Which is great with some poached salmon or asparagus,
which it would be really nice with as well, with orange, wonderful.
But with this one we're just going to use a touch of lemon,
just to give it a bit of sharpness, and warm this up.
Now, with our panna cotta, we throw in some double cream.
Panna cotta is basically just a set cream,
but we're going to flavour this with some vanilla, so when you
take the vanilla, Bourbon vanilla, which comes from Madagascar,
big, fat vanilla pod,
you should be able to bend the pods like that, not sort of snap.
And then what we do is we take out the vanilla seeds, throw that
into the cream, and then I've got a mixture of this gelatine.
This is leaf gelatine, which is in cold water left to soak.
And then we've got coconut milk and buttermilk.
Buttermilk adds a little sharpness to the panna cotta as well.
So, that's that one. All right?
Yeah, no, good, yeah. I'm absolutely fascinated, actually, yeah.
-Happy with that?
-Yeah, no, really good.
-Now, it's got to be the...
-Is it fattening?
-Is it fattening?
Cos I was looking at Paul. Do you eat your own food, Paul?
-There's nothing of you.
-Yeah, yeah. I have hollow legs.
It just doesn't stick to me. I've got my dad's genetics and...
-Right, yeah, yeah.
Right, so, when you add the alcohol to this,
you've got to really watch it.
Be particularly careful with the orange liqueur, this stuff.
-It's like rocket fuel when you put it...
-Is it going to blow up?
It literally will fry up. So, add a little bit of colour to the sugar.
And you want the colour to add, well,
the flavour to the sauce as well.
So, you basically just take it off the heat,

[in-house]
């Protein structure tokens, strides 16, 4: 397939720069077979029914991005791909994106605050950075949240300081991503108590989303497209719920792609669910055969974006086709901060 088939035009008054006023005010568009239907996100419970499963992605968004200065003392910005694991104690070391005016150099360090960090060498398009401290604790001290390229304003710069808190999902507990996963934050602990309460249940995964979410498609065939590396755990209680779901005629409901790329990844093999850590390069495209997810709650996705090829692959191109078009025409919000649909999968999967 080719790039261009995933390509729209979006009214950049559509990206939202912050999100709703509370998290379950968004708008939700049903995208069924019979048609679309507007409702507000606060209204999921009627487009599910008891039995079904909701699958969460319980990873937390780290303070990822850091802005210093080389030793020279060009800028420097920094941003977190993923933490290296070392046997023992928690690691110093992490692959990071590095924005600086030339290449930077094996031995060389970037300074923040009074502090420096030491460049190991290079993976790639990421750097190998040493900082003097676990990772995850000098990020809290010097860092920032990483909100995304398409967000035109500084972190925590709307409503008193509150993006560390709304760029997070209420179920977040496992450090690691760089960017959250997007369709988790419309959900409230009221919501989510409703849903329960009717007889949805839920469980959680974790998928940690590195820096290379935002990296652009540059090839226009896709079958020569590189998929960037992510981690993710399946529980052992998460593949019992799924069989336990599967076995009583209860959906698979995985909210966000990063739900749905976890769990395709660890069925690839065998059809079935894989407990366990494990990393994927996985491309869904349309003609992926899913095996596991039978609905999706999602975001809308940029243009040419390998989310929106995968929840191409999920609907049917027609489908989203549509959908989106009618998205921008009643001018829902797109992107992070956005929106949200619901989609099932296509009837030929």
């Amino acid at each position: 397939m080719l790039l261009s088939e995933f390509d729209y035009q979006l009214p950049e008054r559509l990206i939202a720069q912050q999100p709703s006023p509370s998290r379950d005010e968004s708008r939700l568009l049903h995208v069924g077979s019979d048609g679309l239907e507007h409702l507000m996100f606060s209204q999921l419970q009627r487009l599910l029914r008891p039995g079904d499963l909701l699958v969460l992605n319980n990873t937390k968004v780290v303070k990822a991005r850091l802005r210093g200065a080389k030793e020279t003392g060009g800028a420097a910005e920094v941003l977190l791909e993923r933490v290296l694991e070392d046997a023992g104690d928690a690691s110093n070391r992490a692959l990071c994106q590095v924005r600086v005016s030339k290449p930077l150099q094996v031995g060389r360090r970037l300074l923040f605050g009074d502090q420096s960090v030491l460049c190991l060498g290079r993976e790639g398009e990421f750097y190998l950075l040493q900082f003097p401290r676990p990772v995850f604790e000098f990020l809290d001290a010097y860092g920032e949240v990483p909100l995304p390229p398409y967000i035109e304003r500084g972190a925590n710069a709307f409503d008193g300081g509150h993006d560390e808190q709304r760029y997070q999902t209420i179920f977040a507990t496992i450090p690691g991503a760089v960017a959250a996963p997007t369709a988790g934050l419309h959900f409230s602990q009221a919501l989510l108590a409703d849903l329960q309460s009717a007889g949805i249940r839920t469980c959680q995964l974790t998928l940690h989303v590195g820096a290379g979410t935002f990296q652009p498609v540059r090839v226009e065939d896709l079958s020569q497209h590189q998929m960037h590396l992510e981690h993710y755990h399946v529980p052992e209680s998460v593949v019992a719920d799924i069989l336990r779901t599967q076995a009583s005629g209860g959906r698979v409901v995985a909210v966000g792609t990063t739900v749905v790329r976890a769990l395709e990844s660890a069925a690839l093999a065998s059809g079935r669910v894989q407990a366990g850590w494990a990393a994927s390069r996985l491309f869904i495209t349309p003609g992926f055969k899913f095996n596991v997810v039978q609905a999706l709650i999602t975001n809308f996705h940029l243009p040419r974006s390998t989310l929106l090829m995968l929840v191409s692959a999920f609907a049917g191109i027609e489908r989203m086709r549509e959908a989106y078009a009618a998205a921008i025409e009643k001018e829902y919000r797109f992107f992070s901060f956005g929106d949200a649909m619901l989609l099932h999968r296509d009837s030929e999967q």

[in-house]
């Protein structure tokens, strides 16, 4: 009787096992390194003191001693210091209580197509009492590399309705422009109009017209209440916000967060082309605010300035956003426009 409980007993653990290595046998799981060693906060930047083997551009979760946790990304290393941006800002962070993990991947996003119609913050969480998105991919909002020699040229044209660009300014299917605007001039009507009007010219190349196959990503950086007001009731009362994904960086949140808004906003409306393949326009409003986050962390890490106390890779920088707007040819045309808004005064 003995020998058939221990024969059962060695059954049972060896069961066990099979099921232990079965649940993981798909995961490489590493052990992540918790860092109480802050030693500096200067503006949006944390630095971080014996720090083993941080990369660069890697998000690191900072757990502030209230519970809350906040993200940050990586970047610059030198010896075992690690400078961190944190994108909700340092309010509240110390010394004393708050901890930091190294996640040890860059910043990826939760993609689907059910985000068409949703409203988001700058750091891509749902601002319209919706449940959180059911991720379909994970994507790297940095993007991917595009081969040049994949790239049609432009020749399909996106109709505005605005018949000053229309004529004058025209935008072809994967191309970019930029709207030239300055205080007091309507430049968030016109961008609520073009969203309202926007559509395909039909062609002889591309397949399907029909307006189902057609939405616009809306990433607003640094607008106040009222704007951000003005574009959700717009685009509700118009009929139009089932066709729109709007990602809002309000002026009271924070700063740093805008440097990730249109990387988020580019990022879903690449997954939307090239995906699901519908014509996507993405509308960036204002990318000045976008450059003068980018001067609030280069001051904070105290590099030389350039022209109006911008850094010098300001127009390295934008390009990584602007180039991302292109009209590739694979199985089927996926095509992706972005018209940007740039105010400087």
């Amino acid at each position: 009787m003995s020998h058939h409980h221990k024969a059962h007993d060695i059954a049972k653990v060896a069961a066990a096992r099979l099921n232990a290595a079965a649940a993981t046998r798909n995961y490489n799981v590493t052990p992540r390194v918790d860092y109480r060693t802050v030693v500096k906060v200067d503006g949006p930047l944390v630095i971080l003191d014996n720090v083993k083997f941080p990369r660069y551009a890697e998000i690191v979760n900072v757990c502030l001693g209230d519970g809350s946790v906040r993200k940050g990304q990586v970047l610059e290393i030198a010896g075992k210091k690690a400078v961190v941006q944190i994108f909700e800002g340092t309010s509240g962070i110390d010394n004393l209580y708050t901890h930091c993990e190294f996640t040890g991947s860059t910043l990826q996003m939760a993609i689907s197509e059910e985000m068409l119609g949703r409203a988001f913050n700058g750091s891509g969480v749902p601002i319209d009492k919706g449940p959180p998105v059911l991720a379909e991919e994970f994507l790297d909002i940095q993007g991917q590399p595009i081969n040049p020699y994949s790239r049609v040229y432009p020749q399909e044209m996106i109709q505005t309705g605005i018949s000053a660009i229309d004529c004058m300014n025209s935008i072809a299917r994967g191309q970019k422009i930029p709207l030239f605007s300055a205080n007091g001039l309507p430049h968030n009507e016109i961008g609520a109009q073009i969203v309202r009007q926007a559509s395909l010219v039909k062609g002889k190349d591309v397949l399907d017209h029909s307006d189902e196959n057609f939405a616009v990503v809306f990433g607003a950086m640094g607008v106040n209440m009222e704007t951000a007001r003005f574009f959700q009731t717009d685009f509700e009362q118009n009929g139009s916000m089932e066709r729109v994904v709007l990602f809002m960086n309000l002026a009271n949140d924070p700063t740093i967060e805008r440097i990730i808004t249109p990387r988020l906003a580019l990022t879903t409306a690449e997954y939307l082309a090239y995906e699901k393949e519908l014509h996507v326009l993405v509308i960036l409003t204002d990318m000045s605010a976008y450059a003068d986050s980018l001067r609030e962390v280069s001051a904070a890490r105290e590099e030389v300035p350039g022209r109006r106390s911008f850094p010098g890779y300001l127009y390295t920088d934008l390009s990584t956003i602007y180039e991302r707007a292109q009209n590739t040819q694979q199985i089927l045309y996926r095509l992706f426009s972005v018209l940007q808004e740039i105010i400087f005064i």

-you add a little bit of brandy...
-Go on, James!
Now, this'll flame a bit, but not as much as this stuff.
This is like rocket fuel, so, careful with this one.
Do you think there was a girl called Suzette that that was invented for?
-Do you think there was a girl called Suzette?
I think there probably was.
-You know, there was bound to be, you know?
-In we go with the...
-Like peach Melba.
-Tarte Tatin, the Tatin sisters.
-Who's Mrs Tatin?
They were a couple of old dames that lived in France somewhere.
And the tart fell out when it came out of the oven,
fell upside down, hence the word tarte Tatin,
-that's where it comes from, upside-down apple tart.
-Oh. Very good.
Bit like scad the beggars.
Yeah, exactly. You need all these questions on The Chase, you see.
I do, that's exactly where I need them, yeah.
Cos it's the only questions that I would actually get right if I was ever on that...
I mean, that is an incredible phenomenon, really.
What are you now, seventh series, eighth series of The Chase?
-Something like that, yeah.
-It's still getting huge viewing figures.
Yeah, it's great, I have to say, it's really good.
I mean, people often ask me, you know,
"Do you want to come down to the pub quiz?" and stuff like that.
"You must be good." But it's not like that for me.
I'm sort of running the show, so it goes in one ear and out the other.
I'm not really, I'm not...
It's about having a great memory for names and numbers
and stuff like that as well, so I'm not brilliant with that.
-Cos, yeah, I mean, you've done a variety quiz shows that you've been a part of.
Is that one of your favourites?
Is that the one that feels right for you, The Chase?
Yeah, The Chase especially.
I mean, it was a nice format and I just sat,
I literally sat in an office and someone at ITV,
Di Howie, gave me, and Ali Sharman, gave me a piece
of A4 paper and said, "What do you think of the rules of that?"
-I said, "Yeah, it looks good."
-"We're going to do an office run-through."
-And I did it.
-And I started with a couple of the Chasers in an office run-through, gave them
a couple of nicknames, and we were up and running.
And I literally became part of the contestant,
I literally was the contestant's mate, basically, in the first run-through
and it sort of stuck, and so we were against the Chasers...
See, if there's got to be one that's brought back it's got to be
-Bullseye, hasn't it?
-I mean, that was the ultimate to me.
-Yeah, did you like darts though?
-Well, yeah, but you won a rubber Bully,
which was pretty pointless, and also you won a boat when you lived in, sort of, Birmingham.
Which I thought was just... I thought it was "this is what you could have won."
So they rubbed it in even more. I thought it was...
Yeah, I see what you're saying, yeah, but, you know, game shows,